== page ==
Like all of my quick tip blogs, this will be quick Smile.

You will export data from the Power Query Editor. To launch the Power Query Editor click Edit Queries from the Home ribbon in Power BI.

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Inside the Power Query Editor, click the transform ribbon and then click on R.

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Once you click on the large letter R seen in the screenshot below a new window will open. Now you just have to type in some basic code. Here is the pseudo code:

write.csv(dataset, <destination>)

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That’s it! Click ok and check your folder for the file. Do notice that I used two backslash characters, this is required. The other question I get is can I write the results to an excel file or to a SQL Database table and the answer is…. Yes! R has packages that make doing particular tasks easier and if you want to write to an Excel file or SQL Server table you would need to install those packages. My hope is to do some follow-up post around this topic.

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Thanks for checking out my blog!

SSIS Performance Tuning

This is my much overdue follow-up blog from the presentation I gave to the New York SQL Server User Group. In this post, I am going to provide some additional resources to supplement the presentation, check out the following blog post on different performance tuning techniques that can be used for SSIS.

SSIS Performance Tuning the For Each Loop. Retain Same Connection.

https://mitchellpearson.com/2015/01/12/ssis-performance-tuning-the-for-each-loop-retain-same-connection/

Use File Cache and the Cache Transform to help mitigate network issues.

https://mitchellpearson.com/2014/06/30/use-file-cache-and-the-cache-transform-to-help-mitigate-network-issues/

Create efficient Range Lookups with the Task Factory Advanced Lookup Transform

https://mitchellpearson.com/2014/06/27/create-efficient-range-lookups-with-the-task-factory-advanced-lookup-transform/

Load thousands of files in SSIS lighting fast! MultiFlatFile Connection Manager.

https://mitchellpearson.com/2014/06/27/load-thousands-of-files-in-ssis-lighting-fast-multiflatfile-connection-manager/

Why are Asynchronous components so bad in SSIS?

http://tinyurl.com/ycnvr5ef

Using cache transforms in SSIS to improve Performance (Part 1)

https://mitchellpearson.com/2014/06/20/using-cache-transforms-in-ssis-to-improve-performance-part-1/

Use the aggregate transform in SSIS to out perform T-SQL!

https://mitchellpearson.com/2014/06/22/use-the-aggregate-transform-in-ssis-to-improve-performance-of-t-sql/

Advanced DAX: Problem, Design, Solution

Thanks for watching my latest webinar on DAX. If you missed the webinar you can watch the recording here:

http://pragmaticworks.com/Training/Details/Advanced-DAX-Problem-Design-Solution

I didn’t have a lot of questions from this webinar but I will answer a the ones I did have.

Question: What is the difference between the Find function and the Search function.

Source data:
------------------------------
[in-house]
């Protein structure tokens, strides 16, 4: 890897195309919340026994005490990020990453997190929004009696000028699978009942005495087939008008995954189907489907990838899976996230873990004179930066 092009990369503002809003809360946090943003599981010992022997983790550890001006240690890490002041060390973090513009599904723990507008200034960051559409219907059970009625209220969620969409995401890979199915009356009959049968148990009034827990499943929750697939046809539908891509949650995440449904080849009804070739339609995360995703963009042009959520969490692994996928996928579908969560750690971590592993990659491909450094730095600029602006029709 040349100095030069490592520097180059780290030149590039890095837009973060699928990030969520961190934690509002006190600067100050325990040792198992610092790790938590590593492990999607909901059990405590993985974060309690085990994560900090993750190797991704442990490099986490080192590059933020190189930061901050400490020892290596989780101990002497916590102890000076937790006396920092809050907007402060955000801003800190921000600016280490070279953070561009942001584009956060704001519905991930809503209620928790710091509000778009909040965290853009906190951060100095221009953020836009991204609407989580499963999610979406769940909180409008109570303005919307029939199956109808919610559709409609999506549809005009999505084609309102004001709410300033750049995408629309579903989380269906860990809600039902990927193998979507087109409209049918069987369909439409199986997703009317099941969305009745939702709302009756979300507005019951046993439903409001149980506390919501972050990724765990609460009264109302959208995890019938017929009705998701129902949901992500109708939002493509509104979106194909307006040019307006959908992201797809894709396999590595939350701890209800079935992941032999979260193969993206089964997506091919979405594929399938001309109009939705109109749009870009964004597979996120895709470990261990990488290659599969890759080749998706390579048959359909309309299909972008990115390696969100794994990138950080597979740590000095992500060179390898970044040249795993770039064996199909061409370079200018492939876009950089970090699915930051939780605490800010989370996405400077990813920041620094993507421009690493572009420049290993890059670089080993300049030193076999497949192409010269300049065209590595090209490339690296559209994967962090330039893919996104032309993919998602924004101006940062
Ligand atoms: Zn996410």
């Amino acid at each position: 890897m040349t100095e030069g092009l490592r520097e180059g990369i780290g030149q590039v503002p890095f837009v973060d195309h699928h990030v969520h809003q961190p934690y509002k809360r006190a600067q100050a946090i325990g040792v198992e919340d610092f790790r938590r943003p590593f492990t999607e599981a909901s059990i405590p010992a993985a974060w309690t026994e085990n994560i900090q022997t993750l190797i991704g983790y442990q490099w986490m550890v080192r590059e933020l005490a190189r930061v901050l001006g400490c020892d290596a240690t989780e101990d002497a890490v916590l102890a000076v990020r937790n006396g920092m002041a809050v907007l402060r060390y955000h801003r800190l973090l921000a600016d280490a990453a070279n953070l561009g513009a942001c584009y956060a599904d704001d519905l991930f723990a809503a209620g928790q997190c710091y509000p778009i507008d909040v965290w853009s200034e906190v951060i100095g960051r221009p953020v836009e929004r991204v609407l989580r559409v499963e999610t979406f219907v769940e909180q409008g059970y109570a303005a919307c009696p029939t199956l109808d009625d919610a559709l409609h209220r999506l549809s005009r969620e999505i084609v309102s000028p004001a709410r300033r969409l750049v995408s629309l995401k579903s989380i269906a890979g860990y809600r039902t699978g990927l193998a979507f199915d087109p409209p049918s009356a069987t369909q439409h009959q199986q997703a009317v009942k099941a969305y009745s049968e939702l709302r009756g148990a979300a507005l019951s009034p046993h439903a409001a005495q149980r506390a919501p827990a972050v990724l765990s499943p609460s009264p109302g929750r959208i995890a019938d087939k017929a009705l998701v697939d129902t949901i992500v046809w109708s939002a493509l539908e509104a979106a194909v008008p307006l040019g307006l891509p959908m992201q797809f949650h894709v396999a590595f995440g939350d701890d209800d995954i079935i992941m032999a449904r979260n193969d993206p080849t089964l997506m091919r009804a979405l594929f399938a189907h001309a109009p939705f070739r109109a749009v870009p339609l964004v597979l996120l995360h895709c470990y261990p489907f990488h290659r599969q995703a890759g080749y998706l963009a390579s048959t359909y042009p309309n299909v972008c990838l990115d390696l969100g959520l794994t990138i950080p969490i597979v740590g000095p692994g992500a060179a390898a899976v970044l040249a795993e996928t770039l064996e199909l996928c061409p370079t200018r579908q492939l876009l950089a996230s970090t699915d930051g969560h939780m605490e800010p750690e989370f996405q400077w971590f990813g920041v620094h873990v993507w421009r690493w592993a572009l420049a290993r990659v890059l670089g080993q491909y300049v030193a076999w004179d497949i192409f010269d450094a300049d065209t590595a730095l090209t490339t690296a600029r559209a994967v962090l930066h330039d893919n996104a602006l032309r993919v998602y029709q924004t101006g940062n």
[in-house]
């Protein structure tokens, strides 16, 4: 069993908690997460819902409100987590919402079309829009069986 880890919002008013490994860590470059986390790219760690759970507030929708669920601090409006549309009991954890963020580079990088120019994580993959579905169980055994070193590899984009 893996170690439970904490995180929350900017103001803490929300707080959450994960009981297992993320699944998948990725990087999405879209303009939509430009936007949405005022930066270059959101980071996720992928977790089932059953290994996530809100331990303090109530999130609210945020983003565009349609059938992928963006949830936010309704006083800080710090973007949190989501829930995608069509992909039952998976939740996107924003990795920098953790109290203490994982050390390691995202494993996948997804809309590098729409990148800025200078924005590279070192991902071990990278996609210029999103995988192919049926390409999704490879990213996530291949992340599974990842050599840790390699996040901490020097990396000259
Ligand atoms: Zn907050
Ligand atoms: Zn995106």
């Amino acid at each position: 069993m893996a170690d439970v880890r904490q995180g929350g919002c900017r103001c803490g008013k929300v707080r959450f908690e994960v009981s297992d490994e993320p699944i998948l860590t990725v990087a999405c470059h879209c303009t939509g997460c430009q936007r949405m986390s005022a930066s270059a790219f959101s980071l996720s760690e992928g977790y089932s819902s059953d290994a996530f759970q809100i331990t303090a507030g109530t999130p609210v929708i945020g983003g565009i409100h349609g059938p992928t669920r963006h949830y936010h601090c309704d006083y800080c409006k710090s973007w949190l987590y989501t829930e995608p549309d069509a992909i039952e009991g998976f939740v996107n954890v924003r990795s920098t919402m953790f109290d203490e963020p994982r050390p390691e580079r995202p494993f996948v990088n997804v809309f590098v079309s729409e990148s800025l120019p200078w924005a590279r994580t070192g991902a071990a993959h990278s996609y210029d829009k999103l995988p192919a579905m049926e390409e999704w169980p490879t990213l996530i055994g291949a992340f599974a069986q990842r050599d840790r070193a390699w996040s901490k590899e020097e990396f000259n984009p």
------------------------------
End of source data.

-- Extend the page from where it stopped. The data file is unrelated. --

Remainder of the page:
Answer: The FIND function is case-sensitive and the search function is case-insensitive. In the webinar I used the FIND function in my first demo but really this could have been replaced with the SEARCH function since I was not concerned with case sensitivity.

Question: Where did you find the School Grade demo that you used in your webinar?

Answer: The data I used in the webinar can be found at the link below:

http://schoolgrades.fldoe.org/reports/#2014

Question: Might there be an upcoming webinar regarding DAX as it pertains to SSAS cubes rather than Power BI?

Answer: I am not aware of any webinars upcoming that will be specific to Tabular Cubes. It is important to point out that the examples used in this webinar are also applicable with Tabular SSAS Cubes since it uses the same backend engine as Power BI Desktop (xVelocity). If you implement these solutions in SSAS Tabular, the consumption of the data would be achieved through excel and then the necessary filters and slicers would be applied there instead of the report view provided in Power BI Desktop.

Thanks again!

Advanced DAX Webinar

Hey Everyone,

Thanks for attending the free 1 hour DAX Webinar by Pragmatic Works. In this blog I am going to focus on the primary question that I saw come up over and over again in the chat logs. The webinar can be found here:

  • How come the totals for Forecast and Dynamic are the same?
  • The Grand Total is different as well.
  • Are we sure all those totals are right? for The MLS data?

The totals that are generated in DAX are usually an area that cause confusion, especially if you are still learning about filter context. Totals do NOT simply add up the values that appear in the rows on the report. This is confusing because most of the time it looks like this is exactly what is occurring in the background.

If the Totals cell in your table does not sum the rows then how does it come up with a total?? Great question! The total cell also executes the DAX formula defined in your measure. Let’s start with a visual, one from the webinar that prompted the questions leading to this post. Notice in this picture you can clearly see that the “TOTAL” is not the sum of the rows. The values represented in the total row look completely wrong, however they are not.

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Remember this question? How come the totals for Forecast and Dynamic are the same? Let’s try to answer this question now. We can begin with Forecast YTD Sales.

Forecast YTD Sales is a simple calculation in the model. It is simply Prior YTD Sales * 2. In the screenshot below I have added the calculated measure Prior YTD Sales to the table so we can visualize exactly how the total cell is being calculated.